The width of Hall’s pass takes Blackwell out of the game, leaving Armstrong to bite on to Whitelock. Whitelock tips a short pass on to Moody and, because Fifita is still too wide, Crusaders break.
Mo’unga bolts towards Moody’s right shoulder. This is where the virtuous circle begins. Because Crusaders’ attacking structure and catch-pass skills are so well-drilled, they have a better chance of picking holes and breaking into unstructured rugby, where the speed and synergy of their support lines really shines.
Northampton Saints and Bristol Bears benefit from a similar process. It is no coincidence that their respective directors of rugby, Chris Boyd and Pat Lam, have Super Rugby experience.
Fly-half Jackson Garden-Bachop is Hurricanes widest defender on the near side. Crusaders have two players, Dunshea and right wing Sevu Reece, out of shot:
Moody finds Mo’unga, who flicks a pass on to Taylor. The hooker pats the ball backwards. Both Mo’unga and Taylor are aware that they have space and bodies towards the near touchline. They are just attempting to get the ball there as quickly as possible and by any means necessary.
Harmon scoops the ball off his toes…
…and transfers to Grace. This next screenshot shows what is meant by an ‘early catch’. Grace reaches out across his body to gather the ball, giving him an extra split second to survey what is in front of him.
Reece will almost certainly be feeding him information from his right as well, while Jordan and Taylor bolt through in support.
Aso scrambles across…
…but Grace is quick enough to commit Ben Lam to the tackle before releasing Reece:
Nit-pickers may criticise Taylor, who receives an inside pass from Reece, for not feeding Jordan here.
But a covering Perenara has done well to turn back on to the Crusaders hooker. Hurricanes full-back Chase Tiatia is not committed, so the pass back to Reece is a good option:
As Reece stretches clear, watch Dunshea cut back against the grain – and towards space – just in case:
Crusaders’ second try, eventually finished by Braydon Ennor, comes from Hall’s clever grubber and brings evidence of their excellent kicking game:
Again, though, the bustling break fashioned by Taylor and brought on by Moody starts in the foundation of a three-man pod.
Alaalatoa (3), Whitelock (4) and Douglas (8) line up here:
In the event, Whitelock’s tip-on to Douglas goes to the floor, but Taylor and Moody react rapidly and play through a fractured defence. Again, simple structure leads to calm amid chaos.
Moody played a big role in Goodhue’s finish, the third of Crusaders’ first-half tries, as well. Loitering in midfield as the electric Jordan hoists a high-ball…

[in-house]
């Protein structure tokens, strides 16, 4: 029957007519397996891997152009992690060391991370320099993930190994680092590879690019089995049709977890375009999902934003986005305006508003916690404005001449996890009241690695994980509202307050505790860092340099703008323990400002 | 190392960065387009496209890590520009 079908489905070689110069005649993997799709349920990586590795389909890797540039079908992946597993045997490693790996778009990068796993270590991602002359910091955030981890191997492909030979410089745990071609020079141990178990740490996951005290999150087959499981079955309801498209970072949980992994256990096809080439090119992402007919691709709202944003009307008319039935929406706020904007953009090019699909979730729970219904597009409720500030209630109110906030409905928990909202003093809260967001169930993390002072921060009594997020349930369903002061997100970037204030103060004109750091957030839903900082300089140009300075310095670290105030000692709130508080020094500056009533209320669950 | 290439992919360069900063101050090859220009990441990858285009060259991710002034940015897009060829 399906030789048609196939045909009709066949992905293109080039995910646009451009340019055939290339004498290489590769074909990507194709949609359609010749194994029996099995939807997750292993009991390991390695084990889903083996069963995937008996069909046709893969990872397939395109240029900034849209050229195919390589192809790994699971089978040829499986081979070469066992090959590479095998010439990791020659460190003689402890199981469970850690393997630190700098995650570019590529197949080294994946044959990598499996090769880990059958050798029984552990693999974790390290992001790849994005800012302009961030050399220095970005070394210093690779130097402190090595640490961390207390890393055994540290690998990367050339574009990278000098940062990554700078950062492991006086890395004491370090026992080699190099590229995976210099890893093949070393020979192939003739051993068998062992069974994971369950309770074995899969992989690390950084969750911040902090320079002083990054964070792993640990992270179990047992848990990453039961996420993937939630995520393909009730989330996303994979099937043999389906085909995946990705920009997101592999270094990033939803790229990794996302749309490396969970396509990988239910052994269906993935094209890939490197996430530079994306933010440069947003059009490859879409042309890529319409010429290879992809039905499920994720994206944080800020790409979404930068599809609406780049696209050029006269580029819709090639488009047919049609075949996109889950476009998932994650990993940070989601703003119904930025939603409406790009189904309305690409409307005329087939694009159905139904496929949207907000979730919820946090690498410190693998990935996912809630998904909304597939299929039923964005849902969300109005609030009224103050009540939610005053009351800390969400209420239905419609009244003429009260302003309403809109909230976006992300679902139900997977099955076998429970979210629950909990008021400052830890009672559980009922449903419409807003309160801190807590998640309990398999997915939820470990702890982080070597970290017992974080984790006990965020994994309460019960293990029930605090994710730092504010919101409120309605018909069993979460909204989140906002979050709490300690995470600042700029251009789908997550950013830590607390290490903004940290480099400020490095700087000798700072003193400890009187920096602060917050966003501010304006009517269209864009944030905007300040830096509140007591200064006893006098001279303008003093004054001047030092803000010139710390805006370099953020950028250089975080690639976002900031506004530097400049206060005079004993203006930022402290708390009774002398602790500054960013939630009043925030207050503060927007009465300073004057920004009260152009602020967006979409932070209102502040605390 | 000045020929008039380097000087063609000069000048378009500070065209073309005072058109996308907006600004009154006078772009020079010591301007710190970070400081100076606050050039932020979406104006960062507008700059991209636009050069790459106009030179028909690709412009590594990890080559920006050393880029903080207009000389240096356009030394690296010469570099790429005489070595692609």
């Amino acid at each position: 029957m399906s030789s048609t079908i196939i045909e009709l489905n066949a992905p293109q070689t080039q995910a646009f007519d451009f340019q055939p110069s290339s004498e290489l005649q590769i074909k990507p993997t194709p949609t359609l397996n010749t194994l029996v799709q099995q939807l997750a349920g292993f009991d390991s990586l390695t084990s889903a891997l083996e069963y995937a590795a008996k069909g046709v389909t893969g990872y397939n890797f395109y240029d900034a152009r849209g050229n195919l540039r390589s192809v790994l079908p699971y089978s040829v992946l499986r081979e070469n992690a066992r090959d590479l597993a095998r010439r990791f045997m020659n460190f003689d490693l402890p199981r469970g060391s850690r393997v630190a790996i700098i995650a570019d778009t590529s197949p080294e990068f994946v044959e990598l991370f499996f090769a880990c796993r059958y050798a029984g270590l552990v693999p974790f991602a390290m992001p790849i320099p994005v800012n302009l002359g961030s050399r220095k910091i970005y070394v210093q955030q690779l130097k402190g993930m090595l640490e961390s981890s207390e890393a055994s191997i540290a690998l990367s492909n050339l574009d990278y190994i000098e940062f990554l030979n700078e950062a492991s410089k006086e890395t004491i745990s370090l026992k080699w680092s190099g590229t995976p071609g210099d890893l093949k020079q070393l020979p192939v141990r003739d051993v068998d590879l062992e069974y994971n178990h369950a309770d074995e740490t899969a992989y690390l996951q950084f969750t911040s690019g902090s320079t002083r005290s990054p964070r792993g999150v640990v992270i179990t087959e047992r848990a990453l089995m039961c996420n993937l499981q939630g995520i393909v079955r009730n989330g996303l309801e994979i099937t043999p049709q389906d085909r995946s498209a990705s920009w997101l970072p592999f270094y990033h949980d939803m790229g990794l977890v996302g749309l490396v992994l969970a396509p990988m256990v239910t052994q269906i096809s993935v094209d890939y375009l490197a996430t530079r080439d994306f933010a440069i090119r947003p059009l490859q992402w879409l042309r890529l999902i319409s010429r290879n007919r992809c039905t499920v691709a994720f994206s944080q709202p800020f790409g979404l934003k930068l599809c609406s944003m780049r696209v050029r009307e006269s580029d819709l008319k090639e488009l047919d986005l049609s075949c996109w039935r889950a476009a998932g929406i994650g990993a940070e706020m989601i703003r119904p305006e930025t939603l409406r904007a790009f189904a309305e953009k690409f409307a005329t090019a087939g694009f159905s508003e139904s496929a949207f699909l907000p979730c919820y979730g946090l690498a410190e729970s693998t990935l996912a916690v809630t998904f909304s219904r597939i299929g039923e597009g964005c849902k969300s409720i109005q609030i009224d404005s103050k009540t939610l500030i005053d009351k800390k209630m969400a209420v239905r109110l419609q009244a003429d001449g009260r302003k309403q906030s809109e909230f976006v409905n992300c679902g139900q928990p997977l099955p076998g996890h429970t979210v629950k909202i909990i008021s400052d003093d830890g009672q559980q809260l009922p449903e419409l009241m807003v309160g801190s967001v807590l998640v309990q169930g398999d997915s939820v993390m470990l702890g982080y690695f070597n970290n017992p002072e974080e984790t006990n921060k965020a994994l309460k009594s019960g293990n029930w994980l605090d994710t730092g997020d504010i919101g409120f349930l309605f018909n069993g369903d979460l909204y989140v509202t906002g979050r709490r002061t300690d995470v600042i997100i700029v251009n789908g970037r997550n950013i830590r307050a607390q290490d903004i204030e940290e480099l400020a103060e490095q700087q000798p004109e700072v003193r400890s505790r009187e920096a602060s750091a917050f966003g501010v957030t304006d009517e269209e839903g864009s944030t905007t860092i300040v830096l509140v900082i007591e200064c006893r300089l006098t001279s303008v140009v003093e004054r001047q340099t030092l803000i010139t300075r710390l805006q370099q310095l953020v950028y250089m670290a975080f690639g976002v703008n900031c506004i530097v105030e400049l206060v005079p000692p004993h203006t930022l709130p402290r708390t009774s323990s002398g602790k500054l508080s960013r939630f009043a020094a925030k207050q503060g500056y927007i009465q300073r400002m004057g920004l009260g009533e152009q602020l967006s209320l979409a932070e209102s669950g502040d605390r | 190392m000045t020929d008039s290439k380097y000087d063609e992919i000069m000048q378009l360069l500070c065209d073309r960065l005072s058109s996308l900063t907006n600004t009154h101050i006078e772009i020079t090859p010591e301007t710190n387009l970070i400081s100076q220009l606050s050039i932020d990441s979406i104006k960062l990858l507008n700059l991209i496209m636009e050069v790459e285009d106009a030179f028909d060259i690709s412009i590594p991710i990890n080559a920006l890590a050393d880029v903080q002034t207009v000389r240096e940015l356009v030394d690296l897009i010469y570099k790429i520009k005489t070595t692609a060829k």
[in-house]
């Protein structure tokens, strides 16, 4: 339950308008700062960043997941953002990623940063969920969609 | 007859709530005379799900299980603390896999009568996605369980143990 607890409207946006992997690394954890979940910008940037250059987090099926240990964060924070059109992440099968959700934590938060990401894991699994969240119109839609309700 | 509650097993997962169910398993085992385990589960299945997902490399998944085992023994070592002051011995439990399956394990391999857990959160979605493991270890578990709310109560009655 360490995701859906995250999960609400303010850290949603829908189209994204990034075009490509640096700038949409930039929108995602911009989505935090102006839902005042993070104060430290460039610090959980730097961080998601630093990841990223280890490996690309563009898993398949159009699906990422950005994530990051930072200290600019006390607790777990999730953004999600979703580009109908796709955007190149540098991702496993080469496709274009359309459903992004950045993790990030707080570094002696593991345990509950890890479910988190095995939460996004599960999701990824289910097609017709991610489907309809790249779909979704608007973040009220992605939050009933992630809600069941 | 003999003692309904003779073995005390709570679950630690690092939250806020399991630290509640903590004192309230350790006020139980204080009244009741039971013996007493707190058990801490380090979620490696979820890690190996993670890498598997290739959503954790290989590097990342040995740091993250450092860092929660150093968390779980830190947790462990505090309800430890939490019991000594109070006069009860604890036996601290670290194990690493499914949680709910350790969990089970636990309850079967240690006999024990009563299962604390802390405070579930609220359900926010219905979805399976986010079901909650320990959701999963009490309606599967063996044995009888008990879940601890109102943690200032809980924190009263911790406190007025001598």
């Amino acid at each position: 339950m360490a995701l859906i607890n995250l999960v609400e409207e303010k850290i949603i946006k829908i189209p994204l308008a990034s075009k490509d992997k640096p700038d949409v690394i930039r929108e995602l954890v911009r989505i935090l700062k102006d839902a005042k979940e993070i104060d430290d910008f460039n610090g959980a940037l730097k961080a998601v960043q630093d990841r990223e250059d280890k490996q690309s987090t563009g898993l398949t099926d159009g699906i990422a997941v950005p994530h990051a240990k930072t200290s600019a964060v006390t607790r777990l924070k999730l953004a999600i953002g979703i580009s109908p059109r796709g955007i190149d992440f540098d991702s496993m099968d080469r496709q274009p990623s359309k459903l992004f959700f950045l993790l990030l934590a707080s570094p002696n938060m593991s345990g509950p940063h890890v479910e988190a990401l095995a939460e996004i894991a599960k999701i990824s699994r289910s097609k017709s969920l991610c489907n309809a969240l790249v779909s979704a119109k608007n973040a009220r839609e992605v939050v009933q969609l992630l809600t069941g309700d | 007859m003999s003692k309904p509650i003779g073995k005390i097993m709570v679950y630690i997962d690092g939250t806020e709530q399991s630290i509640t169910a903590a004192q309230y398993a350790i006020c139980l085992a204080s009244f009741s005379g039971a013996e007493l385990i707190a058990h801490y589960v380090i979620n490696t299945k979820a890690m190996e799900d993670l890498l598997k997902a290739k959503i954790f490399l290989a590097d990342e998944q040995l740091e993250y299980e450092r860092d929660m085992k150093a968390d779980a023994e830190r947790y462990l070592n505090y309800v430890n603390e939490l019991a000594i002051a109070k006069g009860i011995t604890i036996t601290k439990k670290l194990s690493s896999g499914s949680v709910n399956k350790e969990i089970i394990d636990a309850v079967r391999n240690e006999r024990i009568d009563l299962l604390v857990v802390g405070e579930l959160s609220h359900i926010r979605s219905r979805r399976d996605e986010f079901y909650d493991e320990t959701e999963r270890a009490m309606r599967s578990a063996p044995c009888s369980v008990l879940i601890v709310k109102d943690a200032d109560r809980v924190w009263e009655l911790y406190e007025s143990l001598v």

…he follows up to scoop the loose ball off his toes. Like Grace before him, Moody commits two would-be tacklers – Garden-Bachop and Du’Plessis Kirifi in this case – before feeding Jordan:
Watch the try here:
The previous evening, Blues back-rower Hoskins Sotutu had enhanced his growing reputation during his team’s 24-12 over Chiefs in Hamilton.
In wet conditions, the most fluid passage of the entire match began in the 71st minute:
Sotutu, who had already scored a close-range try before half-time, seals the match with a superb pass to Mark Telea.
Patrick Tuipulotu’s spinning offload to James Parsons, who cuts an intelligent support angle to switch play, features in the build-up:
Then Sotutu makes a slick, 12-metre pass that cuts out Akira Ioane look far easier than it is:
Quinn Tupaea rushes up, causing Beauden Barrett to turn in case of an interception, but is beaten.
Before the coronavirius pandemic halted the full Super Rugby campaign, Sotutu had set up Telea with a nonchalant grubber-kick in the Blues’ victory over the Waratahs:
Often, cut-out passes can stunt attacks because defenders can drift across and shepherd the receiver towards a touchline.
Here, Sotutu evidently feels as though it is best to feed the speed of Telea as quickly as possible. And, crucially, he has the skill and confidence to follow through with that decision.
If sides are limited by the catch-pass capacity of their forwards, Super Rugby Aotearoa is demonstrating how athletic distributors in the pack can elevate a team’s attacking prowess.
Match images courtesy of Sky Sports